Nor do differing understandings of the Church or appropriate worship patterns confine the discussion. Even within denominations great variations are welcomed. The United Baptist Convention of the Atlantic Provinces has "liturgical" churches such as First Baptist in Halifax, founded early in the 1800s, and others that are very informal, said executive director Eugene Thompson. His church, Grand Bay, outside St. John, N.B. provides flexibility for praise and for prayer ministry within a structured service.

A look back

History reveals that Evangelicalism has worked through other changes in expression. The movement began in the 16th century with the Protestant Reformation's challenge to medieval Catholic teaching on salvation and the Church. The Dictionary of Christianity in America says that "between 1520 and 1560, the Reformation assumed four major expressions: Lutheran, Reformed or Calvinistic, Anglican and Anabaptist, forerunners of modern Baptists and Mennonites." With the Reformation's restatement of the Gospel came the use of the word Evangelical from the Greek evagelion, good news.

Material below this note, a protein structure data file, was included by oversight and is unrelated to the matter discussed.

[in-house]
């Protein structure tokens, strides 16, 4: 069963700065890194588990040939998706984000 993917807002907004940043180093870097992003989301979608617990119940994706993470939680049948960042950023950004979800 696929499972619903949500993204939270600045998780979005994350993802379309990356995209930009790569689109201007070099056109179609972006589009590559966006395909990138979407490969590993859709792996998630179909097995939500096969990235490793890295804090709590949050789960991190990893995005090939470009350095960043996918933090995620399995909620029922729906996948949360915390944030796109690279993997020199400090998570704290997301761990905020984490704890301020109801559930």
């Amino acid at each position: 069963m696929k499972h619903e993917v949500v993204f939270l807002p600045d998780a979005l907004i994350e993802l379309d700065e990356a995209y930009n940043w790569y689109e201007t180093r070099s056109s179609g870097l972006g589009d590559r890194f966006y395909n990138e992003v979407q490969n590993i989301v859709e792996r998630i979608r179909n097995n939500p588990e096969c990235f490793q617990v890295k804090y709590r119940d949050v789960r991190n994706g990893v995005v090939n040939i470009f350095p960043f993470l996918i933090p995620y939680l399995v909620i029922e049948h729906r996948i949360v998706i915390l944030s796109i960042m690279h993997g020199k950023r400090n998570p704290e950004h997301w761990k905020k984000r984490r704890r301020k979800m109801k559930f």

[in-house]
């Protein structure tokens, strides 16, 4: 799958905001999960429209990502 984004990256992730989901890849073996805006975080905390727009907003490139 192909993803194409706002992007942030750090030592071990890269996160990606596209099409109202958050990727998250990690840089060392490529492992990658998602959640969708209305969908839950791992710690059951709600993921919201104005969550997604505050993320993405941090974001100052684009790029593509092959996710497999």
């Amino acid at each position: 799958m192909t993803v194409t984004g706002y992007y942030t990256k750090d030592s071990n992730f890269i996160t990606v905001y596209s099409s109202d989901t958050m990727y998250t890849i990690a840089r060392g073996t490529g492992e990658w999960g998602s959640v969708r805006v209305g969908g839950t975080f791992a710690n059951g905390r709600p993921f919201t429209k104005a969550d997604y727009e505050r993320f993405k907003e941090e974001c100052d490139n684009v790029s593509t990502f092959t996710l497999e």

… in the 1960s, a charismatic wave reawakened openness to the experiential as a way of knowing God.

From 1720 to 1860 the Evangelical revivals "gave a fresh meaning to the term "Evangelical," and "born again" came into use, reports the Dictionary. Pietism, Methodist revivals, the Great Awakening in America and 19th-century revivalism gave birth to new denominations.

In the early 20th century, fundamentalists' attempts to defend orthodox Protestantism against modernism eventually isolated them from contemporary culture and from other Protestant movements. After World War II many conservative Protestants moved away from this separatism to develop new Evangelical forums for cooperation.